Making Mountains Out of Molehills – The Whites Can’t be That Hard, Right?

I was getting bored of hiking every day. The mid-Atlantic States were hot, and often without any mountains or views, though I still loved hanging by the rivers, streams, and lakes. The camping experience has always been enjoyable, especially with such an amazing tramily.

The Sauce near Kent, CT.

We were deep in Lyme territory, with mounting mosquito bites to itch as we made our way along the trail. The trail itself wasn’t bad, but with the miles quickly adding up and a significant portion of the trail left, one couldn’t help but feel they’re just going through the motions.

Hiking had finally become work.

A New England State of Mind

New England reignited my passion. The change began in northern Massachusetts with Mount Greylock, the highest peak of the state. We had half the climb under our belts after camping at the Mark Noepel Shelter and an early start that next morning had everyone quickly at the summit, with its impressive tower. At long last, the stunning views had returned. At 3,491 feet, we were finally able to feel small amont our surroundings after so many flat miles in the green tunnel.

A celebration at the Mount Greylock tower.

Back to Basics

Vermont arrived quickly as we joined the Long Trail, which spans Vermont to the Canadian border. The first 105 miles of this trail are shared with the AT. Vermont is colloquially known to hikers as Vermud for the deep-pack snow of the harsh winter that continues to provide ample moisture to the ground well into August. That said, we had warm and dry weather that kept our feet relatively dry and mud free.

It wasn’t long before we were met with the mountain-a-day terrain that began to build our mountain legs back up in advance of what was to come. What was even more special was that after months of barely hiking at any altitude these summits were regularly in the 3,000 to 4,000 feet range. First was Glastenbury Mountain, which we summited in cloud cover, but the tower provided a view over the somewhat creepy pine forest below.

Views of the eerie pine forest from the Glastenbury fire tower.

Stratton Mountain was next, with the most passionate caretaker I have met. She took the time to show Bubbles how she kept her food cool using only the ground around her. The fire tower was impeccably maintained and provided some much-needed geographical perspective.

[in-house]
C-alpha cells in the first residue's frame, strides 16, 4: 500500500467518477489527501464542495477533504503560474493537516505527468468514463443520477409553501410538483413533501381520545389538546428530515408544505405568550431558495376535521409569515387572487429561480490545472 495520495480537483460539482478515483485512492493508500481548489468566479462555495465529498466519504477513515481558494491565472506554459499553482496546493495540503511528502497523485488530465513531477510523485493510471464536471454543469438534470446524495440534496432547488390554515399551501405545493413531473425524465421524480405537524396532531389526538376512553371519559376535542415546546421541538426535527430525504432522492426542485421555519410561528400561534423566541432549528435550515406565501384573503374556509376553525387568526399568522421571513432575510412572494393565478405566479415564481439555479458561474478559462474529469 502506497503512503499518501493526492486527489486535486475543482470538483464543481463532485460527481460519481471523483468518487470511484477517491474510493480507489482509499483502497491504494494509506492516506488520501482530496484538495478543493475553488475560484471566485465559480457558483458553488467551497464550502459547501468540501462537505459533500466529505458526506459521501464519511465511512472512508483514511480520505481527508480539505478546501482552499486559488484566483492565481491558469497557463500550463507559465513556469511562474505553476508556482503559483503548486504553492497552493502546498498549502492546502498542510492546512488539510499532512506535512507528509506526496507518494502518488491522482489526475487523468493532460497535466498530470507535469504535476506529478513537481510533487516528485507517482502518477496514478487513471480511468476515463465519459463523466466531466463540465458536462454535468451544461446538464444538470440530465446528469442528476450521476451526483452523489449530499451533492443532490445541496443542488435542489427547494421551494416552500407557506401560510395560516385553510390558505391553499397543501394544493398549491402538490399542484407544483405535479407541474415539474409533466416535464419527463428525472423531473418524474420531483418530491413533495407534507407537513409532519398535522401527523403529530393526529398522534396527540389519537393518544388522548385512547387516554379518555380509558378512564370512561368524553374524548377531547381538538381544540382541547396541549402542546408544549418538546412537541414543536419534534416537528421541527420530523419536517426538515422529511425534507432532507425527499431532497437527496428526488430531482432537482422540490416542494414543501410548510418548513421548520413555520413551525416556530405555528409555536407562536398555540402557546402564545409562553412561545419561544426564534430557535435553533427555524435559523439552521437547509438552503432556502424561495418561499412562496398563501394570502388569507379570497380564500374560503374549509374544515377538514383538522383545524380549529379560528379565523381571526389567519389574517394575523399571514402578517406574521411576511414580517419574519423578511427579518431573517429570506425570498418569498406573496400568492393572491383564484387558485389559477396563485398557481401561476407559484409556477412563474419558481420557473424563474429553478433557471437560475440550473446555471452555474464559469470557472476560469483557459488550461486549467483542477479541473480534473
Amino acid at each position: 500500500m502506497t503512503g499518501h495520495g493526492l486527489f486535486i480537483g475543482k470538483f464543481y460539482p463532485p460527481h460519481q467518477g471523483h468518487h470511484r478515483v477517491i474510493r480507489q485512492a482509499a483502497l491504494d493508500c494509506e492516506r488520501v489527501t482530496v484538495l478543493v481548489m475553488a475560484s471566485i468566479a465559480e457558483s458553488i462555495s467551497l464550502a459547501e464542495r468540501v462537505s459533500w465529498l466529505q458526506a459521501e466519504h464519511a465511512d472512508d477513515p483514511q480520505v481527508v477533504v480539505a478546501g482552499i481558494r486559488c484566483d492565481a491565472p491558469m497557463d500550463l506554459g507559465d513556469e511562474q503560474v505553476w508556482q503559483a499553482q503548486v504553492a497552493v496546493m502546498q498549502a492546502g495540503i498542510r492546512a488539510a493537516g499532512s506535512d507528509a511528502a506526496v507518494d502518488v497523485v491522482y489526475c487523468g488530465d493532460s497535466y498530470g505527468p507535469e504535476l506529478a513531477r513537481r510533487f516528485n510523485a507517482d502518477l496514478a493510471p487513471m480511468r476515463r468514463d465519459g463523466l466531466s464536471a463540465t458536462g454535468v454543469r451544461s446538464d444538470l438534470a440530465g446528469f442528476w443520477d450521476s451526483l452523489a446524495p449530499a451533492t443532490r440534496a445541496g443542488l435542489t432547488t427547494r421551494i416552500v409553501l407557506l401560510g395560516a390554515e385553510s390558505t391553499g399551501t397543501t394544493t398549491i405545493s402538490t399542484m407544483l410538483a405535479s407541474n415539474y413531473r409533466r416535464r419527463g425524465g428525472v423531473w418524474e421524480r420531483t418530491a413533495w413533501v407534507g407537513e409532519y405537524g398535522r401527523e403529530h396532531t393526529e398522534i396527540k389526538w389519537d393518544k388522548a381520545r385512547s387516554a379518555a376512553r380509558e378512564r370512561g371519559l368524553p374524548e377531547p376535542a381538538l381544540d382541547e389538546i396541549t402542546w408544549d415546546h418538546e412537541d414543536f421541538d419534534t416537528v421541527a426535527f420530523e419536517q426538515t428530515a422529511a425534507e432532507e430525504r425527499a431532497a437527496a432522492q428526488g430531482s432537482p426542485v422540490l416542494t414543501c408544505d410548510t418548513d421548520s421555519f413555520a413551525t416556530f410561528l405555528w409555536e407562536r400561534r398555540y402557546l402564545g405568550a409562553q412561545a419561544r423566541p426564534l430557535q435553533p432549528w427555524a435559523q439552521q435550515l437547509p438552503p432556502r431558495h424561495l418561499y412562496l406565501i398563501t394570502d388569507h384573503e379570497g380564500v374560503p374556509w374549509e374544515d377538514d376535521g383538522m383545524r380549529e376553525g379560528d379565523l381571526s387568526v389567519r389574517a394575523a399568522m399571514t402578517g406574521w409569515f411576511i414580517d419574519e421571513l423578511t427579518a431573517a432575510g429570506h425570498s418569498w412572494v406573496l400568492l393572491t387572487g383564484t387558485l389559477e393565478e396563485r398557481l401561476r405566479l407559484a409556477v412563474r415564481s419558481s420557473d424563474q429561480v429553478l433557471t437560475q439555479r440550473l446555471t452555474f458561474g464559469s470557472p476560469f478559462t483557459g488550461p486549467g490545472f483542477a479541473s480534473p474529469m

Bubbles approaching the Stratton Mountain fire tower.

Bromley Mountain was the third of the trio before we began making our way to the most challenging peak of Vermont—Killington. Bromley peak was also a ski resort and we took the opportunity to take a few photos on the “hammock”—a safety net below the dormant chairlift.

Views from Mount Bromley and the “hammock.”

Killington – I’m Dead

Due to some misinformation from a Long Trail hiker—who had mentioned we could ride from the summit at Killington to Rutland—we had a 21-mile day going up and over this beast of a mountain. The terrain itself was nothing out of the ordinary, but the ascent went on for almost nine miles. My body was not used to this, and as the last member of the tramily to arrive at the lunch spot, I could see we were all exhausted. It worked us all very hard. The one photo I took of this mountain was the 500 miles to Katahdin sign; a significant moment that marked the final countdown.

Only 500 miles to go.

After a long, but thankfully less exhausting descent, we arrived in Rutland for a night of relaxation and snacks. There was a farmers market and a wonderful cafe with vegan goodies that revitalized our spirits.

HRH Queen Elizabeth II popped into Rutland, VT, to wish me well on my journey.

A Hard Right

The next day, we left the Long Trail and took a hard right to bridge the gap between Killington and New Hampshire. In true AT style, we spent the next few days going over countless south to north aligned ridges. The altitude was not high and the climbs alone were not tough, but this was some serious training. It turned out to be a great boot camp for what was to come. The views were also in great contrast to the previous mountains we had crossed. Leaving Vermont filled me with joy, but also sadness; I had really enjoyed this section of the trail.